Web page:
There is a long history of African-American struggles inspiring black Britons but this moment feels newby Colin Grant / June 11, 2020 / Leave a comment
Black Lives Matter protesters in Britain have shown themselves to be a rainbow coalition. It is, though, surprising to me how many of them have been black. Despite a tradition of white activists casting black people as radical agents of change, historically speaking black Britons, at least the Windrush generation and their children, have been notably cautious about joining such protests.
Black Caribbeans who came to Britain were the inheritors of a strategy of resistance to authority dating back to slavery, characterised as “playing fool to catch wise”—cunningly disabusing those with more power of the notion that you constituted a threat to them. That stance evolved over centuries into the recognition that if they protested, they would be in greater jeopardy than their white allies; black protesters were likely to be treated more severely by the courts and marked down as troublemakers by future employers.
“There were streets I couldn’t go down [in Bristol] because I was black,” recalls Paul Stephenson of the turbulent 1960s. “I was arrested and thrown in jail for refusing to leave a public house. We couldn’t work on buses. Couldn’t be a policeman. Couldn’t be a fireman.” At the same time, 4,000 miles away across the Atlantic, black Americans led by Martin Luther King and others were putting their bodies on the line in their fight for freedom. When black people were refused jobs as bus conductors and drivers in Bristol, Stephenson felt something had to be done. Emulating the Montgomery bus boycott, he went on to organise a successful boycott of the Bristol Omnibus Company in 1963.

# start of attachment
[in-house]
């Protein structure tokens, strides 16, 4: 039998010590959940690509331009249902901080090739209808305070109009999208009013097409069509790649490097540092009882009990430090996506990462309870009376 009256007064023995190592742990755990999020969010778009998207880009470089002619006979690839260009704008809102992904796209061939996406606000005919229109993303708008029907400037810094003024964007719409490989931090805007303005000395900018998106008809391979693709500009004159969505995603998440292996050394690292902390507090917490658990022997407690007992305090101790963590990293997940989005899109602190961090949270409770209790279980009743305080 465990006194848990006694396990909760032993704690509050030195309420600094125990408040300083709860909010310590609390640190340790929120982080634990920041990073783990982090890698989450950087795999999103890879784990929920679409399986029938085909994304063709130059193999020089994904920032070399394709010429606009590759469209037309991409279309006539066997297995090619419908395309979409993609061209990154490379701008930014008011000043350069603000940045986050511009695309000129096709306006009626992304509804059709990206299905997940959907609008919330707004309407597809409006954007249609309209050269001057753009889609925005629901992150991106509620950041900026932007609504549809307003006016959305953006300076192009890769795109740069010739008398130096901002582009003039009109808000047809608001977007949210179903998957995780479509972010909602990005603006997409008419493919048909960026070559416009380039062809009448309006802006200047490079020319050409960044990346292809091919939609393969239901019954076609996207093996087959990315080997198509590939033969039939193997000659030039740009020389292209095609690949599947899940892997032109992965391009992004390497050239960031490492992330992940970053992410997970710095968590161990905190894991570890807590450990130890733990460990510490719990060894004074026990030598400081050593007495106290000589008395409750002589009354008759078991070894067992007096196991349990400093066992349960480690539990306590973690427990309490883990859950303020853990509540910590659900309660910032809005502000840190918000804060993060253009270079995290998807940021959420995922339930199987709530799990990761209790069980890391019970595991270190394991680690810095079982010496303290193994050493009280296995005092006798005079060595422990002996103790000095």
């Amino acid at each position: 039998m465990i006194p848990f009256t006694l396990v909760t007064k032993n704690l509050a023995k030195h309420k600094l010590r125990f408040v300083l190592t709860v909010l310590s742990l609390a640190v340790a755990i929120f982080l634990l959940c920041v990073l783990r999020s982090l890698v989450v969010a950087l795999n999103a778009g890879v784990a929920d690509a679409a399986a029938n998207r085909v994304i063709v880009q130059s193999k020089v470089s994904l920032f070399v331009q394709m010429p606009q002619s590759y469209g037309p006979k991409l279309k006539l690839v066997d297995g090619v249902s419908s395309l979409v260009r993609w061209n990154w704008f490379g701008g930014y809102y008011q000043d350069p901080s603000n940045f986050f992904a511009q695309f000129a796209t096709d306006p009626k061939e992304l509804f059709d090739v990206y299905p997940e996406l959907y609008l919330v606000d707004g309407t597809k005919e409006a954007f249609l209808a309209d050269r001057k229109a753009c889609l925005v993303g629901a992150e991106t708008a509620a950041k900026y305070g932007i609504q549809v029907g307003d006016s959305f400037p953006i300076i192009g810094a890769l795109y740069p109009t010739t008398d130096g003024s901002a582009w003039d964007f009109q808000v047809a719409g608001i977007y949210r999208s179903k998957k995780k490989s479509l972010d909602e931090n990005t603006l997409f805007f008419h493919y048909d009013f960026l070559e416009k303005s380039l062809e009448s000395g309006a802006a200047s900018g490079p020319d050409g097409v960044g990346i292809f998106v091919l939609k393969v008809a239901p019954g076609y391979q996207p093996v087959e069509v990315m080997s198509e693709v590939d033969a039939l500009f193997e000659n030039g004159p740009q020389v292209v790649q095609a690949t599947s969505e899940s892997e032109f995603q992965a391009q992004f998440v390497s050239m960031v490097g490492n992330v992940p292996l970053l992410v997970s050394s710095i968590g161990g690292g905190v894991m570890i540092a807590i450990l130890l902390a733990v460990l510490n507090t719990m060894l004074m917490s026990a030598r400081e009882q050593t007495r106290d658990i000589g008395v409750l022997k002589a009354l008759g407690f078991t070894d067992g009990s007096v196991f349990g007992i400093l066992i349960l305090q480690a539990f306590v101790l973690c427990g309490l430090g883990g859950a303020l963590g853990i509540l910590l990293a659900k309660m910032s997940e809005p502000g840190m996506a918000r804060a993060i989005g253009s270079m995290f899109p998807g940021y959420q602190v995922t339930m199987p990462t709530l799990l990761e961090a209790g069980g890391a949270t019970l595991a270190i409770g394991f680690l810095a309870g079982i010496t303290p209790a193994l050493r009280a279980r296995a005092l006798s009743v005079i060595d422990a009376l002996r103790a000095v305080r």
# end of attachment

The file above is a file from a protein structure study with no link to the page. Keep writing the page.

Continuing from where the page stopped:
From as early as I can remember, as the child of Jamaican migrants to the UK, there was always a kind of raw glamour attached to African-American lives. We might have been “under heavy manners,” oppressed by the police and state, but our own privations seemed attenuated versions of those endured by African Americans. We looked on with horror in the 1960s and 1970s at news footage—of defenceless black marchers being spat on, bitten by snarling Alsatians and pummelled by water canons; of sombre mourners of assassinated civil rights leaders; and then American cities on fire. All were terrifying and pitiable. Though the stoical pacifism of King’s followers was ennobling, to most of my black British peers the unflinching defiance of the Black Panther Party was more attractive.
Stokely Carmichael, founder of the Black Power movement, wowed audiences when he came to London in 1967 with his…